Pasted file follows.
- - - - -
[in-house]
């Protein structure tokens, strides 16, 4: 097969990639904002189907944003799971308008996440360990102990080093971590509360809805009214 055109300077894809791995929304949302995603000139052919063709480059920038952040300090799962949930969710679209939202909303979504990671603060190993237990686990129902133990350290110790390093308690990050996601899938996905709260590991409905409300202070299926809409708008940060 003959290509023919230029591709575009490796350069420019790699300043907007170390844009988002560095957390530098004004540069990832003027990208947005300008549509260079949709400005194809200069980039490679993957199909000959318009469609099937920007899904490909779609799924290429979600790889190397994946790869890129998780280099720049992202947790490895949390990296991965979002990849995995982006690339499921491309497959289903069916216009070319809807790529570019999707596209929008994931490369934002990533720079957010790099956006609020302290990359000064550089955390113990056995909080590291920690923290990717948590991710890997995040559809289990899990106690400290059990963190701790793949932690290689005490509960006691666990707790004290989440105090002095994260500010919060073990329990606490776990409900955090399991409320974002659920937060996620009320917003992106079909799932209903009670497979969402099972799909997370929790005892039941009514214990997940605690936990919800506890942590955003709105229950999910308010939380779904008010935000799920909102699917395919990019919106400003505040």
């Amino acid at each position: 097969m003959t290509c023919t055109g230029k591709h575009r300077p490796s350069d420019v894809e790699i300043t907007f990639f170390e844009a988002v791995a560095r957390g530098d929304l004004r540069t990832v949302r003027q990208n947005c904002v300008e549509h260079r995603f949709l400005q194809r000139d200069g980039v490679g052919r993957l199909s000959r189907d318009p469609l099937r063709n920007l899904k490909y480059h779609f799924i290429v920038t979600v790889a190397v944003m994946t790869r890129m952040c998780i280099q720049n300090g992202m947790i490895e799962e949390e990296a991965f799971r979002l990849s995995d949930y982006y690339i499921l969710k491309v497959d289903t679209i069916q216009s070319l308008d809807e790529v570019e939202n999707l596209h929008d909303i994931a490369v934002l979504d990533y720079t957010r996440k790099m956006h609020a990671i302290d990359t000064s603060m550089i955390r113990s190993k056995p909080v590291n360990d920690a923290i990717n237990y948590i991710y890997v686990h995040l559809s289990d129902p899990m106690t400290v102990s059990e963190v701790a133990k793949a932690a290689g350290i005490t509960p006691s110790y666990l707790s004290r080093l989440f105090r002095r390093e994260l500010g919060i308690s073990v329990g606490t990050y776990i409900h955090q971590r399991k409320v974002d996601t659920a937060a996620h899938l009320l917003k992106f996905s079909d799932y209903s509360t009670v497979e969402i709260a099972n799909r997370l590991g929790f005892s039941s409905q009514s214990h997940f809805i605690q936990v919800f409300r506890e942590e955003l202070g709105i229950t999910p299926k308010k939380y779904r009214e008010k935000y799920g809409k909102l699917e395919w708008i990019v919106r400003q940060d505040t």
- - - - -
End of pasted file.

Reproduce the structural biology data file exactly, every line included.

[in-house]
């Protein structure tokens, strides 16, 4: 097969990639904002189907944003799971308008996440360990102990080093971590509360809805009214 055109300077894809791995929304949302995603000139052919063709480059920038952040300090799962949930969710679209939202909303979504990671603060190993237990686990129902133990350290110790390093308690990050996601899938996905709260590991409905409300202070299926809409708008940060 003959290509023919230029591709575009490796350069420019790699300043907007170390844009988002560095957390530098004004540069990832003027990208947005300008549509260079949709400005194809200069980039490679993957199909000959318009469609099937920007899904490909779609799924290429979600790889190397994946790869890129998780280099720049992202947790490895949390990296991965979002990849995995982006690339499921491309497959289903069916216009070319809807790529570019999707596209929008994931490369934002990533720079957010790099956006609020302290990359000064550089955390113990056995909080590291920690923290990717948590991710890997995040559809289990899990106690400290059990963190701790793949932690290689005490509960006691666990707790004290989440105090002095994260500010919060073990329990606490776990409900955090399991409320974002659920937060996620009320917003992106079909799932209903009670497979969402099972799909997370929790005892039941009514214990997940605690936990919800506890942590955003709105229950999910308010939380779904008010935000799920909102699917395919990019919106400003505040």
């Amino acid at each position: 097969m003959t290509c023919t055109g230029k591709h575009r300077p490796s350069d420019v894809e790699i300043t907007f990639f170390e844009a988002v791995a560095r957390g530098d929304l004004r540069t990832v949302r003027q990208n947005c904002v300008e549509h260079r995603f949709l400005q194809r000139d200069g980039v490679g052919r993957l199909s000959r189907d318009p469609l099937r063709n920007l899904k490909y480059h779609f799924i290429v920038t979600v790889a190397v944003m994946t790869r890129m952040c998780i280099q720049n300090g992202m947790i490895e799962e949390e990296a991965f799971r979002l990849s995995d949930y982006y690339i499921l969710k491309v497959d289903t679209i069916q216009s070319l308008d809807e790529v570019e939202n999707l596209h929008d909303i994931a490369v934002l979504d990533y720079t957010r996440k790099m956006h609020a990671i302290d990359t000064s603060m550089i955390r113990s190993k056995p909080v590291n360990d920690a923290i990717n237990y948590i991710y890997v686990h995040l559809s289990d129902p899990m106690t400290v102990s059990e963190v701790a133990k793949a932690a290689g350290i005490t509960p006691s110790y666990l707790s004290r080093l989440f105090r002095r390093e994260l500010g919060i308690s073990v329990g606490t990050y776990i409900h955090q971590r399991k409320v974002d996601t659920a937060a996620h899938l009320l917003k992106f996905s079909d799932y209903s509360t009670v497979e969402i709260a099972n799909r997370l590991g929790f005892s039941s409905q009514s214990h997940f809805i605690q936990v919800f409300r506890e942590e955003l202070g709105i229950t999910p299926k308010k939380y779904r009214e008010k935000y799920g809409k909102l699917e395919w708008i990019v919106r400003q940060d505040t």